The January 6 assault on the US Capitol may have been a fitting end to Trump’s presidency. It was the embodiment of his trademark violation of norms and desacralisation of institutions.
Along with the second impeachment, it was also the logical culmination of four years of violently partisan rhetoric.
Donald Trump is, of course, less the cause but rather the natural expression of a populism run amok, and one for which Ross Perot, Pat Buchanan, Sarah Palin and the Tea Party movement were the harbingers.
Still, he is an impressive – and appalling – expression of American populism. As the only representative elected by all Americans, the US president has both institutional and rhetorical power given his unique media exposure.
The “commander-in-chief” is also the “storyteller-in-chief.” His January 6 “Save America” speech is a perfect illustration of the way a populist narrative can sway the masses.
It is essential to understand its mechanism and to recognise its characteristics if we want to prevent a repeat.
Turning the crowd into ‘the people’
Populism is a complex and contested political concept. It is nevertheless identifiable by certain characteristics. First, of course, it often involves some form of demagoguery, a rhetorical device that Donald Trump masters perfectly, as rhetoric professor Jennifer Mercieca has shown.
“You’re stronger, you’re smarter. You’ve got more going than anybody,” he told his audience on January 6. He also praised the crowd’s pride and supposed patriotism, calling out “a deep and enduring love for America in our hearts […] an overwhelming pride in this great country.”
But flattery in itself does not define populism.
As political scientist Jan-Werner Müller has demonstrated, what characterises populism is above all a very restrictive and exclusive definition of “the people”. In his inaugural speech, President Trump contrasted the “forgotten people” with a corrupt elite.
When he addressed his supporters on January 6, he said: “You are the real people” which he defined as “the people that built this nation”, and contrary to “the people that tore down our nation”.
Trump’s “American people” are also the people who “do not believe the corrupt fake news anymore”.
As used by Trump, “the people” is both a rhetorical construction and an embodied metaphor found in phrasing like “the incredible patriots here today” and “the magnitude of the crowd” stretching “all the way to the monument in Washington”.
For the president, size is a sign of moral virtue: “As this enormous crowd shows,” he says, “we have truth and justice on our side.”
As many observers have noted, Trump is obsessed with crowd size. One of the very first lies from his spokesperson regarded the size of the 2016 inauguration crowd, how it was bigger than Obama’s in 2009, despite clear evidence to the contrary.
This was the first of thousands of “alternative facts” that came to define Trump’s presidency.
A victimised people
Another characteristic of Trump’s “people” is their victim status. They are the victims of a corrupt system and the “fake news media”.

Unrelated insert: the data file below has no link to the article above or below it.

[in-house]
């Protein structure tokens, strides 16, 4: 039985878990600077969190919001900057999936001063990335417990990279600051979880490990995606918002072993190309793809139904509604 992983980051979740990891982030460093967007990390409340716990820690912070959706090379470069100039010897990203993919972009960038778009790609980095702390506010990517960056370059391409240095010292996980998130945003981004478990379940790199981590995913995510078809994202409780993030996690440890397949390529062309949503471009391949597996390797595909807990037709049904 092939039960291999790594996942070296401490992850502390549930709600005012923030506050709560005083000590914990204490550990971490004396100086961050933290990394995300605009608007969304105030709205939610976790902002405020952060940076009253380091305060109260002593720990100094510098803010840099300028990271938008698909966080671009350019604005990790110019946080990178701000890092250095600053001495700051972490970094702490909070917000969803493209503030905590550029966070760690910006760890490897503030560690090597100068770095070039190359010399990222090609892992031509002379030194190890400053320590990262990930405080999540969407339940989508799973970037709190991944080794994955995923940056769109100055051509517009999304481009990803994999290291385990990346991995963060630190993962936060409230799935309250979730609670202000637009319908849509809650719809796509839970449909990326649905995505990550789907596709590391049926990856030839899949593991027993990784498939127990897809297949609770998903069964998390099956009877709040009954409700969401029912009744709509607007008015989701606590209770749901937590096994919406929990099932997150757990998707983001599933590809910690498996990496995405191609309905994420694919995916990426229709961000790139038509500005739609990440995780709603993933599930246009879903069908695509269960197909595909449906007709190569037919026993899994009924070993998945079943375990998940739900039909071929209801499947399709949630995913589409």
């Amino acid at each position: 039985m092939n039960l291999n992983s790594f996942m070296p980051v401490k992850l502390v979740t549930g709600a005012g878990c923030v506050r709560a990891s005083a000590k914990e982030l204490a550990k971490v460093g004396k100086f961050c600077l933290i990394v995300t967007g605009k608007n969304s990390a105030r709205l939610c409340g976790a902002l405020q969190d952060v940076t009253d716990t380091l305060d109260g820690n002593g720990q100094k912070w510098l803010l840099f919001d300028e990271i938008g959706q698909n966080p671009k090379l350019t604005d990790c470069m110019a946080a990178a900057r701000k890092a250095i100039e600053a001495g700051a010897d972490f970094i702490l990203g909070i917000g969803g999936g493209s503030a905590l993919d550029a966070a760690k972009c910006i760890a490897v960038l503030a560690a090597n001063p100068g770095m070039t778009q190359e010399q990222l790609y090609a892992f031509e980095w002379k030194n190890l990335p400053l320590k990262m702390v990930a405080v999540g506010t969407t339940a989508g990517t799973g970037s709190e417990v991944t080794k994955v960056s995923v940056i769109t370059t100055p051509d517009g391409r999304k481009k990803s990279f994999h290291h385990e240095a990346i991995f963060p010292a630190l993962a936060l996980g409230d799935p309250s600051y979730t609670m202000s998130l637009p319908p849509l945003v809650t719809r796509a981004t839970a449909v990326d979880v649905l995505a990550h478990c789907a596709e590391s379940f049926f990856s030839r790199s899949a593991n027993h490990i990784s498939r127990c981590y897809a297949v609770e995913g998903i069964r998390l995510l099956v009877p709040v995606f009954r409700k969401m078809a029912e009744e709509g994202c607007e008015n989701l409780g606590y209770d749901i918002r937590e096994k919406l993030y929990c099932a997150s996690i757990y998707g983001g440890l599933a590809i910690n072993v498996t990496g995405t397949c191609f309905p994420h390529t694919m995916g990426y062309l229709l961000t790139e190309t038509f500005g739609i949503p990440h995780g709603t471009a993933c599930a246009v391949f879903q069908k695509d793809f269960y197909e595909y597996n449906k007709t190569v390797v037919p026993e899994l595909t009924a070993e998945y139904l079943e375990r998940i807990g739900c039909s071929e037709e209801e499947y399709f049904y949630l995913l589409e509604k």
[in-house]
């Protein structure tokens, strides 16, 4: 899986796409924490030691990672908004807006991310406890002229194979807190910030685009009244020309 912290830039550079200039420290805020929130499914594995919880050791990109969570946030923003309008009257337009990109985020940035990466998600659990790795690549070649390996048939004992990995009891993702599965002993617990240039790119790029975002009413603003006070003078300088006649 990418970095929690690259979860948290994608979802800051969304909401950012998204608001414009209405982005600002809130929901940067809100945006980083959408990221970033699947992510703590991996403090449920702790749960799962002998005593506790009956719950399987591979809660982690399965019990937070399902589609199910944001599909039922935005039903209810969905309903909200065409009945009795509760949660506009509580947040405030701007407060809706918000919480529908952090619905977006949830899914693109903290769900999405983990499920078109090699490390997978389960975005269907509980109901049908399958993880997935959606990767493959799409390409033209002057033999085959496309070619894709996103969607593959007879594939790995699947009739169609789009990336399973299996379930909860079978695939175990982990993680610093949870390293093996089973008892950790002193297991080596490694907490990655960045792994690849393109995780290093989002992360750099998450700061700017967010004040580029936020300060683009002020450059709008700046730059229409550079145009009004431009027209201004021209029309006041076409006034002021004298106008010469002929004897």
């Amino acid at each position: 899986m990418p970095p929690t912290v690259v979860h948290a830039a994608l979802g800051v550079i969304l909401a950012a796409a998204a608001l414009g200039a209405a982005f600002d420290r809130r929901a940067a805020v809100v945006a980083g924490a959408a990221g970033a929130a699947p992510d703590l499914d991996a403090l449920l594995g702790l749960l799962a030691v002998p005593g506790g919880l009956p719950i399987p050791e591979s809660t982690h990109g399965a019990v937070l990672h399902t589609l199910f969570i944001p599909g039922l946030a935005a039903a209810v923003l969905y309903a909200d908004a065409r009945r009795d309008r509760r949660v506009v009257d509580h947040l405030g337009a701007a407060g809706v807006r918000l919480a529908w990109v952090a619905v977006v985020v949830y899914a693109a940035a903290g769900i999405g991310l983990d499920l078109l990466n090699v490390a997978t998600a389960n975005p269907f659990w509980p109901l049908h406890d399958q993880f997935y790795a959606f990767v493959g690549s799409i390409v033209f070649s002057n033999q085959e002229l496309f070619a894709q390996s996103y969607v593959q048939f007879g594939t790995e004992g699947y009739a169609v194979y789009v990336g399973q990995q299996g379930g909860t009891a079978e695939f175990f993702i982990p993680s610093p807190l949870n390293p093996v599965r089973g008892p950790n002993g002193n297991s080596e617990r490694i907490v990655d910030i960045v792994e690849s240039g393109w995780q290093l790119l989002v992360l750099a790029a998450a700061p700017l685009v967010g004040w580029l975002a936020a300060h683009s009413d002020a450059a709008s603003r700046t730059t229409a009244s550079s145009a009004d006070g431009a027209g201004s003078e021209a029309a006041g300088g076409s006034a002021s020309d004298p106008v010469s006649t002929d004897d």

He also makes a link between “the country that has had enough” and a we who will “not take it any longer” because “that’s what this is all about”.
Trump’s people identify with him through this victimisation. Hence the use of the subject pronoun we. “It’s incredible what we have to go through” he laments, building a cognitive bias that favours adherence to his numerous falsehoods.
Victimisation is an essential element of the populist discourse. It emphasises the innocence and the purity of the people (and their leader). It makes any future action, even illegal, morally justifiable.
“When you catch someone in the act of fraud,” said the president, “you’re allowed to follow very different rules.” In other words, it gives a blank check for illegal actions that will happen next.
An inner enemy
This rhetoric of victimization is also illustrated by the construction of the figure of an enemy who is no longer a foreign outsider but fellow Americans, as I have analyzed thoroughly elsewhere.
In Trump’s “Save America” speech, this enemy was primarily the news media. They “suppress speech,” and even “thought”.
They are the “enemy of the people” and “the biggest problem we have in this country”.
The expression “enemy of the people” is not new: it has its origins in the Roman Republic and was used during the French Revolution. But there is a certain irony in Trump using a term made particularly popular by the Soviet Union while comparing the suppression by the media to “what happens in a communist country”.
This view of the “enemy press” echoes that of Richard Nixon, as outlined in a recent article by RonNell Andersen Jones and Lisa Grow Sun. But Trump is much more vehement in his public attacks.
And the enemies he mentioned are not limited to the press: he also attacked the “big tech” who “rigged the election,” the Democrats and the “radical left” that will “destroy our country,” the Republicans such as Mitch McConnell, Bill Barr, and Liz Cheney who refused to back his false claims, or the Supreme Court that “hurts our country”.